In deference to the safety of the museum’s collection, painting in the Art Institute has traditionally been restricted to a limited number of students and professionals. But thanks to creative uses of mobile devices, the museum has been able to extend that artistic experience to a wider audience without spilling a drop of paint. In a recent Teen Studio Workshop on Experimental Painting, museum education staff—using an iPad app that simulates painting techniques—provided teens with a digital canvas and virtual brushes and paints. Inspired by artworks like Gerhard Richter’s Ice (1-4) shown below, participants “squeezed” virtual paint onto their simulated canvases, blended and smudged colors with a palette knife, and built up layers and textures, all through touching or dragging their fingers over iPad screens.
Museum lecturers also use iPads as virtual portfolios to show images that supplement understanding of artworks discussed on public gallery talks. Digital images on the iPads permit the audience to view sculpture from different angles, and to explore related works from the collection not on display, or comparative artworks from other museums or collections. The speaker below, for instance, shows the image of an ancient coffin to help convey the original purpose of the Egyptian funerary objects in the cases behind him. Lecturers use them to zoom in on minute details, some not detectable to the naked eye, and the highly visible backlit screen gives iPads an advantage over their paper analogues.
Lecturers have even begun to incorporate audio and video into their tours. During a gallery talk, for example, visitors might listen to the atonal music of Arnold Schoenberg and compare it to the abstract compositions of Vasily Kandinsky; or they might compare movement, rhythm, mood, or repetition in an artwork to that found in an example of jazz or classical music. A lecturer might invite visitors to explore Richmond Barthé’s bronze sculpture The Boxer and watch an archival video showing the artists process and sculptural techniques in his studio. Most recently, children were introduced to the illustration exhibition Animals around the World: Picture Books by Steve Jenkins in the Ryan Education Center both literally and virtually. First, students looked closely at the dynamic paper collages combined with amazing facts about inhabitants of the animal kingdom. Then an educator showed videos on an iPad of the animals in their habitats, enabling some of our youngest audiences to see examples of where an artist drew inspiration for his work.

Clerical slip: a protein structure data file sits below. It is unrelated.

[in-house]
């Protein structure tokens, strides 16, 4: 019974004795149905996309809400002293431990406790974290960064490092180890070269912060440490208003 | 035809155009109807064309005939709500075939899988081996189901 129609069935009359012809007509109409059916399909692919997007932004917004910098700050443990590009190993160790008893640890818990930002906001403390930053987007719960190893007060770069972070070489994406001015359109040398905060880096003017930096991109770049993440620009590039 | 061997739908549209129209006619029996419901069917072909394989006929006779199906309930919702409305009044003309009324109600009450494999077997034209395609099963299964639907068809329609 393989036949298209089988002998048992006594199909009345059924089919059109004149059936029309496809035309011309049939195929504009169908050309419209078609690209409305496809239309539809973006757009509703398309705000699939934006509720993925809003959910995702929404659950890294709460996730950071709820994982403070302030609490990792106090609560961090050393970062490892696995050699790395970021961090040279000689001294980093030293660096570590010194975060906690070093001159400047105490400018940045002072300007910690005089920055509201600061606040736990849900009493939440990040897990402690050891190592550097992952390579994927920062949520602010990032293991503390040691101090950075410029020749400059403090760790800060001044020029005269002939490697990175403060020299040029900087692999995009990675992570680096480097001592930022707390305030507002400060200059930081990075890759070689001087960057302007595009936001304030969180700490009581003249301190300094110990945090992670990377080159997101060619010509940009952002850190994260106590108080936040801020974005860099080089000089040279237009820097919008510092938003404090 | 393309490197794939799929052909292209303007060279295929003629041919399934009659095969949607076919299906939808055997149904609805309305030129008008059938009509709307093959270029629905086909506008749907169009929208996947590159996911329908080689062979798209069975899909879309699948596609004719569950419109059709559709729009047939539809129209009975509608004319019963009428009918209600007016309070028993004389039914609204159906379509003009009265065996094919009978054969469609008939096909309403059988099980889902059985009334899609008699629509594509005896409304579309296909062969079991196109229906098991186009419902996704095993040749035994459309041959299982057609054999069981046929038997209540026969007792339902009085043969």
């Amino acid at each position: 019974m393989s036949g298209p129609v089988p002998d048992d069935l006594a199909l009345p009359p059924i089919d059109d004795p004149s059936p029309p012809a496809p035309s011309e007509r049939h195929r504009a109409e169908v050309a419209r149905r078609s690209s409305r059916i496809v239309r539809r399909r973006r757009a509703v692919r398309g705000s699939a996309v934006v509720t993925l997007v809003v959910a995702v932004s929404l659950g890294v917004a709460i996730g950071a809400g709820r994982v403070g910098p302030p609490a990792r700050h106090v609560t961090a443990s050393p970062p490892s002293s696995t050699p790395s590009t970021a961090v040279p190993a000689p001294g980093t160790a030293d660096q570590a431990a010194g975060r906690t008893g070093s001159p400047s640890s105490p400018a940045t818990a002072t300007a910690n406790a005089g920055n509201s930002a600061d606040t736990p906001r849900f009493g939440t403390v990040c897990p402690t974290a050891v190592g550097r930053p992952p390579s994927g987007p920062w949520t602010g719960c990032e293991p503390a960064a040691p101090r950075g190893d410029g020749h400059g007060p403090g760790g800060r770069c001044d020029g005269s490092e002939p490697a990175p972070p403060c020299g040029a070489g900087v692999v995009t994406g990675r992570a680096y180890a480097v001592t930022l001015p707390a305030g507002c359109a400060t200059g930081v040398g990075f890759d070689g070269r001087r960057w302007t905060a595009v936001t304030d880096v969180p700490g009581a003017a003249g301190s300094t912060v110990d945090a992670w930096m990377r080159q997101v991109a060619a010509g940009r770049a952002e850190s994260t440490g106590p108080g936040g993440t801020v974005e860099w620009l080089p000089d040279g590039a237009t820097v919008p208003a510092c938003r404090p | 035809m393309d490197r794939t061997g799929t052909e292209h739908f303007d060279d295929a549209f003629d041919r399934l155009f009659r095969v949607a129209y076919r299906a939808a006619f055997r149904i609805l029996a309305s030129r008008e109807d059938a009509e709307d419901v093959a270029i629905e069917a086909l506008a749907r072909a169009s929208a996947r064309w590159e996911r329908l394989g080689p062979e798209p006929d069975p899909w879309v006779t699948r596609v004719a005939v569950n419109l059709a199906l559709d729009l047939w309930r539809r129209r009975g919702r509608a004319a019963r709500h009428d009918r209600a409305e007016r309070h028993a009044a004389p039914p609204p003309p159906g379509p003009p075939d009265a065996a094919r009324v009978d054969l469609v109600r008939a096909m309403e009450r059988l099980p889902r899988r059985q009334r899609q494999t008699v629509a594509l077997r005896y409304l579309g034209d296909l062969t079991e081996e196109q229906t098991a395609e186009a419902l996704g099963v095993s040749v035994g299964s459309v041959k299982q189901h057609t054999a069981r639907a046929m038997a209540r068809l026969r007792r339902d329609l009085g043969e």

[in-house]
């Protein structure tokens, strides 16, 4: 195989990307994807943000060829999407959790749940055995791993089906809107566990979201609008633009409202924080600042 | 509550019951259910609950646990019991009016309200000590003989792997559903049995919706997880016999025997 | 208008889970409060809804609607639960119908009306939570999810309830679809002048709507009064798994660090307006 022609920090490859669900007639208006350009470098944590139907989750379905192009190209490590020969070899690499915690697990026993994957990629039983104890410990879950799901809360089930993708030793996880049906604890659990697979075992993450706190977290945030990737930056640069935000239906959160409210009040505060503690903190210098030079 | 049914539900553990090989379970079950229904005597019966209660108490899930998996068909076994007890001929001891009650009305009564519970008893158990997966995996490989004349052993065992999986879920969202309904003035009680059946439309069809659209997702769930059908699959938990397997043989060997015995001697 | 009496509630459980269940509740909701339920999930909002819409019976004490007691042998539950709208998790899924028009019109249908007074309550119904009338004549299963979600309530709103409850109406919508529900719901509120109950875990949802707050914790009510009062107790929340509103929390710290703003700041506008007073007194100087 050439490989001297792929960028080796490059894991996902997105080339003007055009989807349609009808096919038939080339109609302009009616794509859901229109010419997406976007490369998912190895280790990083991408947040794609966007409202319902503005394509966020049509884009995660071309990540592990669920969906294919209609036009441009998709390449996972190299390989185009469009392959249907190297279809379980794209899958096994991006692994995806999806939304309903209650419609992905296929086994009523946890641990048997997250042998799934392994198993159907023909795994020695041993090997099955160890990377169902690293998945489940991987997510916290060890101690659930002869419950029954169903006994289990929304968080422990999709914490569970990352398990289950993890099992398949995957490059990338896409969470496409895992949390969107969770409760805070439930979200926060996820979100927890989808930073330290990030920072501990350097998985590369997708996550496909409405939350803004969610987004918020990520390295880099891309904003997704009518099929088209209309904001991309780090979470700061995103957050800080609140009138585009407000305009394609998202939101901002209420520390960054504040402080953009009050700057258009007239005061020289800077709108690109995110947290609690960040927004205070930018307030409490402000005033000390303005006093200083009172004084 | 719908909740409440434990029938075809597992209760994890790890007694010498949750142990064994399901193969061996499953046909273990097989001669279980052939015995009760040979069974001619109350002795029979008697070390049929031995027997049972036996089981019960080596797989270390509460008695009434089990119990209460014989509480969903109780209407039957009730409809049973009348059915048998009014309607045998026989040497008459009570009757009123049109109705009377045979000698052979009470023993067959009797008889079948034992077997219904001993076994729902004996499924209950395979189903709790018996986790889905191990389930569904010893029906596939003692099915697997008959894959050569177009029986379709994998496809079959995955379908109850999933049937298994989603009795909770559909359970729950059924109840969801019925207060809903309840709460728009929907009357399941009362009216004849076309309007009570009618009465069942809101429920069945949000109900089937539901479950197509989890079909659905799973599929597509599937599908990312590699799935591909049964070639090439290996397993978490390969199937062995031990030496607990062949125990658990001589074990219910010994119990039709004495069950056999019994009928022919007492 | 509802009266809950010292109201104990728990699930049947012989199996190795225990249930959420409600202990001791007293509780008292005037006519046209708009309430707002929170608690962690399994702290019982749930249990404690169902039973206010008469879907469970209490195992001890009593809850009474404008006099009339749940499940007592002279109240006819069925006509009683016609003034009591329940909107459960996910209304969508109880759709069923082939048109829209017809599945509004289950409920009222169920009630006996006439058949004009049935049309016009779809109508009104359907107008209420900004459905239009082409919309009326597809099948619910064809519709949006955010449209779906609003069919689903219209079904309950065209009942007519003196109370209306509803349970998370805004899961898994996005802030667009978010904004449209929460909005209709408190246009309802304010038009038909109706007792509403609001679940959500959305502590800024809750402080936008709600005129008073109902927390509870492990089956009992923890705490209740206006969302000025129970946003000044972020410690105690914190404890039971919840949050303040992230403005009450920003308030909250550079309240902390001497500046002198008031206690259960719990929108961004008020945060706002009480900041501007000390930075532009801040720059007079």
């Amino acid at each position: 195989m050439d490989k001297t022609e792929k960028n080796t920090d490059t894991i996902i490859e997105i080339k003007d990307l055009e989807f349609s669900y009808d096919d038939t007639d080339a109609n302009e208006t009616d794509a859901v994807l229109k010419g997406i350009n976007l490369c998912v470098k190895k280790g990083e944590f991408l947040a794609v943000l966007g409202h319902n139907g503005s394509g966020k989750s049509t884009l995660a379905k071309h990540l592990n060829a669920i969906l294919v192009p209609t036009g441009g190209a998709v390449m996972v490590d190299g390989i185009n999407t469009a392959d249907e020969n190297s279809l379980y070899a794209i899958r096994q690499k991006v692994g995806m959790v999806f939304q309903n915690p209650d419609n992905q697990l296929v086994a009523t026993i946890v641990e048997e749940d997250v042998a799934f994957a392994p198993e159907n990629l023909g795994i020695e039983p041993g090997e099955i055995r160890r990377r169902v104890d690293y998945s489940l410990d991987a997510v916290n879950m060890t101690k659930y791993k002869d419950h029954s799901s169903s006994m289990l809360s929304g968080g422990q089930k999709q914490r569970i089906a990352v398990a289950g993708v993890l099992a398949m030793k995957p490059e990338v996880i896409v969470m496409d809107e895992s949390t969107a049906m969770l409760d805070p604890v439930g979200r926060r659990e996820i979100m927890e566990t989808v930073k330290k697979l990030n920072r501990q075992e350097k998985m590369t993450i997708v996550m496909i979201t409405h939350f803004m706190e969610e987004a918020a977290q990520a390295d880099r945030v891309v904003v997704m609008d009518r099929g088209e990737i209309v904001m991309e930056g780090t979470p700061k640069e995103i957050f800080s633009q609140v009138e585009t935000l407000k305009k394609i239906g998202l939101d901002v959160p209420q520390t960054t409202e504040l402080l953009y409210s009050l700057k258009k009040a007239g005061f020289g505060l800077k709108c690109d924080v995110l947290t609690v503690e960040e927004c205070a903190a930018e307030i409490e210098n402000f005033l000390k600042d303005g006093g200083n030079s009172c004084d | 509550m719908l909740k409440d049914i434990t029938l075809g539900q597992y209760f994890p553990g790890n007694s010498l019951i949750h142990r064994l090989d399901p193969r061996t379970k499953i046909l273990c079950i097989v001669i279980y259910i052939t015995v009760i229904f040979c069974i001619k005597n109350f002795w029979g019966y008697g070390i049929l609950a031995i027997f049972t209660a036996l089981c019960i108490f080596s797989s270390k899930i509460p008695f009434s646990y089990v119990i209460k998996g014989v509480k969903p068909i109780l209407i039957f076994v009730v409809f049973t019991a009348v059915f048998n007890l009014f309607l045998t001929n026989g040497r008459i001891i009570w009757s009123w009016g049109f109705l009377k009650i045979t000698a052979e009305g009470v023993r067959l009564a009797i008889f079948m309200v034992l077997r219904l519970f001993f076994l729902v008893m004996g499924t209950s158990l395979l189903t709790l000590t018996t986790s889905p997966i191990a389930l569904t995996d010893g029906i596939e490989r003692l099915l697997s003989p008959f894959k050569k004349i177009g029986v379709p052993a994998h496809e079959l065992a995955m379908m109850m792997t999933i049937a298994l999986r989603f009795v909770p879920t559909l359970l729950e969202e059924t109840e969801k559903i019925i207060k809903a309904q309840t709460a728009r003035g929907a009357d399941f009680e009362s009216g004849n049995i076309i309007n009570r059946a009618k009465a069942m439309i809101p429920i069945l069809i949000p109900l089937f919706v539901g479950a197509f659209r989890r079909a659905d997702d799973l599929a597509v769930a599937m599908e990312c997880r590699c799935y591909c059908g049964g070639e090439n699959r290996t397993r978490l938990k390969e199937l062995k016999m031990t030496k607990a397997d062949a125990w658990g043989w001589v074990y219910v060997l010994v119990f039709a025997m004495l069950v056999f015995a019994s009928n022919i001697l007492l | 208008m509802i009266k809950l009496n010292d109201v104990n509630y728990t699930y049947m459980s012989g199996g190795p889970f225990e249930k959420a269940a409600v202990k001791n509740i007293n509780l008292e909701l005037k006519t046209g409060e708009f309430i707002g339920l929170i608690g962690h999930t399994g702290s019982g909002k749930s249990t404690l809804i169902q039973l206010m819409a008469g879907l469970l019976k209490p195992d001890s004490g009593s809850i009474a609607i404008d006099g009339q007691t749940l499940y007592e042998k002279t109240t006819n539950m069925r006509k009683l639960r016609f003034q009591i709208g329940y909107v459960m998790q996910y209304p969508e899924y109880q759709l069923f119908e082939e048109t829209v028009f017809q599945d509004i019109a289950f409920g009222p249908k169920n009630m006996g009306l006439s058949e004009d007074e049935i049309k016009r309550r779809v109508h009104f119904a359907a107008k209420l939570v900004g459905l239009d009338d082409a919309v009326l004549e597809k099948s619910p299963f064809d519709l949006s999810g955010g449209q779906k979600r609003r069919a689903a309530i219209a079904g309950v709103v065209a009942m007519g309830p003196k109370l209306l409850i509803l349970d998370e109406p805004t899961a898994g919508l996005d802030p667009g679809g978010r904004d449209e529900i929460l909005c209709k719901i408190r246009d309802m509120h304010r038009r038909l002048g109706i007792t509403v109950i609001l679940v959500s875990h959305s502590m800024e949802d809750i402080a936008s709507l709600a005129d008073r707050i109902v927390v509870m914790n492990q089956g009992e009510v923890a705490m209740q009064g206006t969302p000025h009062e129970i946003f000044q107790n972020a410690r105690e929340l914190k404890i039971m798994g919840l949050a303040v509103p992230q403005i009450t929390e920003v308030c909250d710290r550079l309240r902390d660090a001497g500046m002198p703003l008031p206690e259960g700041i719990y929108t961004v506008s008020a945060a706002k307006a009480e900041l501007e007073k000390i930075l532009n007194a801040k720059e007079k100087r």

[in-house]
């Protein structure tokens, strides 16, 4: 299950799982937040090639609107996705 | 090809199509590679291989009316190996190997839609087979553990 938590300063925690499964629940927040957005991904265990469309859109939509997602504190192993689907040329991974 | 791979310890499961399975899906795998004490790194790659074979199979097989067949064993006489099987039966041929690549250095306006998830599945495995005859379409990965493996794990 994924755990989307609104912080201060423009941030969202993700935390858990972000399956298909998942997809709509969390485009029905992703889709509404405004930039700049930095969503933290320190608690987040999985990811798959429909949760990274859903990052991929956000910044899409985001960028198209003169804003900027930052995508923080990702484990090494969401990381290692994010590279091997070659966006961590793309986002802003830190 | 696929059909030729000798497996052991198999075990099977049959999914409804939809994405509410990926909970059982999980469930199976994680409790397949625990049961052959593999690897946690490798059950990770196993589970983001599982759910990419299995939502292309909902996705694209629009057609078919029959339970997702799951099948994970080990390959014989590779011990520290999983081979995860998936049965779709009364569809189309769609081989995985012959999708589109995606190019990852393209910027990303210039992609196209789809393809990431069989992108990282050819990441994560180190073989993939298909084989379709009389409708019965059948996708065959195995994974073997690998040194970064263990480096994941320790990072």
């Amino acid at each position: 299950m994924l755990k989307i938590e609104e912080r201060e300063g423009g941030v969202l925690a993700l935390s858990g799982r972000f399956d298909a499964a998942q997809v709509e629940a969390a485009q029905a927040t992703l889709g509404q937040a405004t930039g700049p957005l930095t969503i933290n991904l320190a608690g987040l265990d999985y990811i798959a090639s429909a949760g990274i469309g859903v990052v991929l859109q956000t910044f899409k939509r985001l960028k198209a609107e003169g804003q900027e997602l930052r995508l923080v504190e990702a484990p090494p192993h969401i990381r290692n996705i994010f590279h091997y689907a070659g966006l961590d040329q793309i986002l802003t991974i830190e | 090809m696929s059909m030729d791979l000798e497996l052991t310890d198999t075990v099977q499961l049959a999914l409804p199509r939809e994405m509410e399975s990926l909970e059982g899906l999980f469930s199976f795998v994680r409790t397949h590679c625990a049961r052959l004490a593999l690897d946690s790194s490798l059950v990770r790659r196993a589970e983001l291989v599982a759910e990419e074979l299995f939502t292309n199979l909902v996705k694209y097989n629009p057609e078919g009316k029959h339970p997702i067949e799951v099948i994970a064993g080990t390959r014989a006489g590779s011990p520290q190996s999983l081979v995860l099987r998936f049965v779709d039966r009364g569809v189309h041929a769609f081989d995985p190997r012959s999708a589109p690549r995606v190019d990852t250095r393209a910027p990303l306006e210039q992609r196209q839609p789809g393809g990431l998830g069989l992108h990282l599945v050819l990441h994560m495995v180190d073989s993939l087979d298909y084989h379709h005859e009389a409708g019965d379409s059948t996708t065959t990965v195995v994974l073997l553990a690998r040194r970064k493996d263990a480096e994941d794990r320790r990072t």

Mobile technology is increasingly demonstrating its potential to connect museum audiences of all ages with the artists and their works and to provide opportunities for creative experiences through dynamic interaction with the collection. Stay tuned for more ways in which the Art Institute of Chicago will engage 21st century visitors with mobile and touch-screen technology, bringing them closer to the collection in new and exciting ways.
—Carolina K., Education Technology Manager, Digital Information and Access
1 day 12 hours ago The Art Institute of Chicago "Be a good craftsman; it won't stop you being a genius.”
Advice from Pierre-Auguste Renoir, on his birthday.
See 13 paintings by the great French Impressionist—now on view: http://bit.ly/2lj3AVq
2 days 7 hours ago The Art Institute of Chicago NOW OPEN—Go
Speed is both a product of modern life and an agent of it. At the turn of the 20th century, new technologies of mobility and transmission—trains, cars, airplanes, radio, film, television, to name only a few—increased the pace of life, collapsing distances between people and places and assaulting the senses.
Go, the second exhibition in the Art Institute’s Modern Series, explores how artists responded to different ways of experiencing and seeing the world in the accelerated modern age—through paintings, sculpture, works on paper, photographs, designed objects, textiles, books, and films.
2 days 11 hours ago The Art Institute of Chicago Happy birthday to Winslow Homer. In 1883 the artist moved to a small coastal village in Maine, where he created a series of paintings of the sea unparalleled in American art. The paintings he created after 1882 focused almost exclusively on humankind’s age-old contest with nature.
In The Herring Net, Homer depicted the heroic efforts of fishermen at their daily work. While one fisherman hauls in the netted and glistening herring, the other unloads the catch. Utilizing the teamwork so necessary for survival, both strive to steady the precarious boat as it rides the incoming swells. Homer’s isolation of these two figures underscores the monumentality of their task: the elemental struggle against a sea that both nurtures and deprives.
See five paintings by Winslow Homer in Gallery 171 of American Art—http://bit.ly/2l89rfx